How to Spring Clean Your Gear

Whether you’re a newbie to the outdoor world or a seasoned veteran, I’m sure you’ve discovered that gear plays a central role in your experience in the outdoors. The gear industry is massive and there are numerous companies selling similar items with expensive price tags. I’m a big proponent of renting, sharing, or borrowing gear but there’s some gear you just have to purchase for yourself. We all know gear can get pricey so it’s important to learn how to take care of your gear so that it’ll last for many adventures to come!

It’s officially Spring which means it’s the perfect time to engage in some Spring cleaning. It’s important that gear gets washed/cleaned and it’s really important that it’s done properly. Below is a guide on how to wash some of the most common outdoor gear.


Jackets and sleeping bags are probably the most common down-filled items that people own. If you’re practically living in the item you might want to wash it a couple of times a season. If it only gets used on weekends or occasionally, washing it once a year is probably fine. Supposedly washing down actually improves its longevity!

  • Read the care instructions on the label
  • Use a front loading washing machine on a cold water setting
  • Use a detergent that is specifically for down like Nikwax
  • Dry on low or no-heat and throw in a couple of tennis balls to get the fluff back
Photo by Roman Pohorecki from Pexels

Waterproof Clothing

If your jacket seems to have lost its waterproof feature or just soaks up all the water rather than repel it, it doesn’t mean it’s time to get a new jacket! When your jacket starts wetting out, it may just be time to wash it and reset the fabric’s Durable-Water Repellent (DWR) finish.

  • Check the care instructions on the label
  • Do up the zippers and velcro and brush off any dirt or mud
  • Outdoor gear companies recommend that technical gear like waterproof jackets be washed with a technical detergent that resets the repellency such as Nikwax or Granger’s
Photo by Alesia Kazantceva on Unsplash


Think about the sweaty back you had at the end of the hike or the trash you stuffed in your pack on the last backpacking trip. Did you know that the salt from your sweat can corrode the zippers and cause the nylon fabric to deteriorate? If your backpack looks dirty, smells funky, or seems to be a bit crispy, it’s definitely time to wash it! If you’ve never washed your pack and have used it for more than a season, you’re overdue for a wash. You may not be shocked at this point to learn that you can’t just throw it in the washing machine.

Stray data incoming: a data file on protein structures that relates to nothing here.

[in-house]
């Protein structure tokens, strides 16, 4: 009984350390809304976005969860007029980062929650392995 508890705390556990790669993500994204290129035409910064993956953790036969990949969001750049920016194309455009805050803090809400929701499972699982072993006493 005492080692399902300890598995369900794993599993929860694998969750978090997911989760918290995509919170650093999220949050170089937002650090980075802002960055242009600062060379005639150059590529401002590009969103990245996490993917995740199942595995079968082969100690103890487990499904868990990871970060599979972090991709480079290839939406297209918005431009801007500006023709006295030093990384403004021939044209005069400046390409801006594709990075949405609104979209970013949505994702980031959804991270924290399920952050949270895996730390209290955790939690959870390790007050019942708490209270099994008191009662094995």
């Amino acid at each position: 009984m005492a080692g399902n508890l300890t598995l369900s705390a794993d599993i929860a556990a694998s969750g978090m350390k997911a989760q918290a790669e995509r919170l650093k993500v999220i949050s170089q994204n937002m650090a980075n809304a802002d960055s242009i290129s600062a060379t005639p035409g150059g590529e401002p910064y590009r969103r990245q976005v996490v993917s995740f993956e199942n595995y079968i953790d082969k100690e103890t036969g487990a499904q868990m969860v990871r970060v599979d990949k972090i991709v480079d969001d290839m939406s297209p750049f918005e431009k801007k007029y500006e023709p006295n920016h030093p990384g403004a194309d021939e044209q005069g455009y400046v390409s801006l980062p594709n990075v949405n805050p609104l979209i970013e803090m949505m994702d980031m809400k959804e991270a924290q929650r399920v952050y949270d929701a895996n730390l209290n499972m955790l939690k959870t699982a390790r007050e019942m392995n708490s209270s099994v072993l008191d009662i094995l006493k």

• Empty it out completely and vacuum the inside to get all of the dirt out of the nooks and crannies
  • Put warm water and a delicate detergent into a bucket of water and use a cloth or sponge to wash the pack, be sure to thoroughly clean the areas that directly touch the skin but don’t scrub too hard because many packs have a weatherproofing coating that you don’t want to scrub off
  • If the zippers have gunk in the treads, use cold water and a toothbrush to clean them
  • Be sure to rinse the pack thoroughly
  • Hang dry the backpack in the shade
Photo by Triptographer Shani Leead

Water Bladder/Bottle

You’re probably used to regularly cleaning your water bottle (or at least I hope you are), but are you as diligent when it comes to cleaning your water bladder? It’s really important to clean water bladders properly and dry them thoroughly so they don’t become mildew. There are a number of cleaning products on the market. Whether you’ve got a Platypus, CamelBak, or other bladder, the cleaning process is the same. You’ll need a few different tools to thoroughly clean your bladder. Check out REI’s stock of reservoir cleaners.

  • You’ll need mild dish soap and an additional cleaner such as reservoir cleaning tablets, baking soda, lemon juice, or bleach
  • Other helpful tools include a reservoir cleaning brush, kitchen scrub brush, and a knotted cord that fits into the tube so you can run it through the tube
  • To dry it, you’ll need clothespins and a hanger, a whisk to put inside the bladder to keep it open, and paper towels that you can stuff inside the bladder

For detailed instructions on how to properly wash a bladder, read the REI guide How to Clean A Hydration Bladder.


The most important thing to remember about caring for your tent is to always make sure it’s completely dry before you stuff it in a sack and store it. Tents can easily grow mold and mildew if they’re even slightly damp. Hang the tent outside in a dry and shady place. Be sure not to leave it out in the sun since the fabric will begin to deteriorate if left in direct sunlight for an extended period of time. If it’s dirty, follow these steps.

  • Shake it out to get the dirt, pine needles, and whatever else it brought home out of all of the nooks and crannies
  • Use Nikwax Tech Wash or a non-detergent soap like dish soap and a sponge or rag to spot clean the tent
  • Submerge the tent in soapy water
  • Rinse thoroughly
  • Hang the tent outside to dry in a cool shaded area and make sure that it is 100% dry before you store it
Photo by Triptographer Ryan Tuttle

If all this talk of cleaning is making you reconsider what gear is truly essential to own, our friends at Coozie Camping might be able to help you out! They rent gear such as tents, sleeping bags, and other camping essentials and they’ll do the cleaning for you. You’ll still need your own jacket, boots, and other personal items so you can’t avoid cleaning outdoor gear entirely. Good luck with the Spring cleaning and I promise your gear and your wallet will thank you!

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